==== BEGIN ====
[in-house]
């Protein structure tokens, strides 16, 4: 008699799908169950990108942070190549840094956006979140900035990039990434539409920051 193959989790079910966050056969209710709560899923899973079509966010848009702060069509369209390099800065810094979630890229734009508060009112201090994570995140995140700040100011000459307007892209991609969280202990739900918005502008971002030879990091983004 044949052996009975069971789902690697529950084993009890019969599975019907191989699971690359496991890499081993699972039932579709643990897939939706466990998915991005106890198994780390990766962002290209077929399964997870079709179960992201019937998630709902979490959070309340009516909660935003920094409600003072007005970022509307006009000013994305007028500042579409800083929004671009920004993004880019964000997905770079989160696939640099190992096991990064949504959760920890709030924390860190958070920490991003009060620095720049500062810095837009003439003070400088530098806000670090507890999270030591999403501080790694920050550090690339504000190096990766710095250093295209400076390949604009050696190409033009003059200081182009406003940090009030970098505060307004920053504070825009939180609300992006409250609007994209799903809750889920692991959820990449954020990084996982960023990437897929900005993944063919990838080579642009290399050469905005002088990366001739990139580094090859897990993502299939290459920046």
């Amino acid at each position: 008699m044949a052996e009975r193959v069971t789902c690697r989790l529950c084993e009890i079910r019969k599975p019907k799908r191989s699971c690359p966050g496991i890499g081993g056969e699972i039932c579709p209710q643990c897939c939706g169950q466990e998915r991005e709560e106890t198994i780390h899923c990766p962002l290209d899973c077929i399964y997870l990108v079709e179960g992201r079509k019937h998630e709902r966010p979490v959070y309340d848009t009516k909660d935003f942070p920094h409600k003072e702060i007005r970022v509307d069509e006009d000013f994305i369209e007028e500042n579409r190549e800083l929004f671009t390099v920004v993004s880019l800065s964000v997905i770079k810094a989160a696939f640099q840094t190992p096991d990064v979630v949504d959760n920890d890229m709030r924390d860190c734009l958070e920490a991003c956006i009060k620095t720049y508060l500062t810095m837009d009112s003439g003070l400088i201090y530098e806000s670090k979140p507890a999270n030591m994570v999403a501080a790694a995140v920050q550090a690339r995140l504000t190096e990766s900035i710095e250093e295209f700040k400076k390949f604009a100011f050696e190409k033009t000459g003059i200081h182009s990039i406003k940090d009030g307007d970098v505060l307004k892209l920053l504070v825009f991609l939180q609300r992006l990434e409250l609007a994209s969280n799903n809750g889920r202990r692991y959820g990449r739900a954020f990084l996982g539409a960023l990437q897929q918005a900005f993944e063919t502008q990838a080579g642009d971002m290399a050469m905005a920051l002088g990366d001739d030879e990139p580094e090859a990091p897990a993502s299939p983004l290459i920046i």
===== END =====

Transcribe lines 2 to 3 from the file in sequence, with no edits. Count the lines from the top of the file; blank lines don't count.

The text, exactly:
């Protein structure tokens, strides 16, 4: 008699799908169950990108942070190549840094956006979140900035990039990434539409920051 193959989790079910966050056969209710709560899923899973079509966010848009702060069509369209390099800065810094979630890229734009508060009112201090994570995140995140700040100011000459307007892209991609969280202990739900918005502008971002030879990091983004 044949052996009975069971789902690697529950084993009890019969599975019907191989699971690359496991890499081993699972039932579709643990897939939706466990998915991005106890198994780390990766962002290209077929399964997870079709179960992201019937998630709902979490959070309340009516909660935003920094409600003072007005970022509307006009000013994305007028500042579409800083929004671009920004993004880019964000997905770079989160696939640099190992096991990064949504959760920890709030924390860190958070920490991003009060620095720049500062810095837009003439003070400088530098806000670090507890999270030591999403501080790694920050550090690339504000190096990766710095250093295209400076390949604009050696190409033009003059200081182009406003940090009030970098505060307004920053504070825009939180609300992006409250609007994209799903809750889920692991959820990449954020990084996982960023990437897929900005993944063919990838080579642009290399050469905005002088990366001739990139580094090859897990993502299939290459920046």
């Amino acid at each position: 008699m044949a052996e009975r193959v069971t789902c690697r989790l529950c084993e009890i079910r019969k599975p019907k799908r191989s699971c690359p966050g496991i890499g081993g056969e699972i039932c579709p209710q643990c897939c939706g169950q466990e998915r991005e709560e106890t198994i780390h899923c990766p962002l290209d899973c077929i399964y997870l990108v079709e179960g992201r079509k019937h998630e709902r966010p979490v959070y309340d848009t009516k909660d935003f942070p920094h409600k003072e702060i007005r970022v509307d069509e006009d000013f994305i369209e007028e500042n579409r190549e800083l929004f671009t390099v920004v993004s880019l800065s964000v997905i770079k810094a989160a696939f640099q840094t190992p096991d990064v979630v949504d959760n920890d890229m709030r924390d860190c734009l958070e920490a991003c956006i009060k620095t720049y508060l500062t810095m837009d009112s003439g003070l400088i201090y530098e806000s670090k979140p507890a999270n030591m994570v999403a501080a790694a995140v920050q550090a690339r995140l504000t190096e990766s900035i710095e250093e295209f700040k400076k390949f604009a100011f050696e190409k033009t000459g003059i200081h182009s990039i406003k940090d009030g307007d970098v505060l307004k892209l920053l504070v825009f991609l939180q609300r992006l990434e409250l609007a994209s969280n799903n809750g889920r202990r692991y959820g990449r739900a954020f990084l996982g539409a960023l990437q897929q918005a900005f993944e063919t502008q990838a080579g642009d971002m290399a050469m905005a920051l002088g990366d001739d030879e990139p580094e090859a990091p897990a993502s299939p983004l290459i920046i």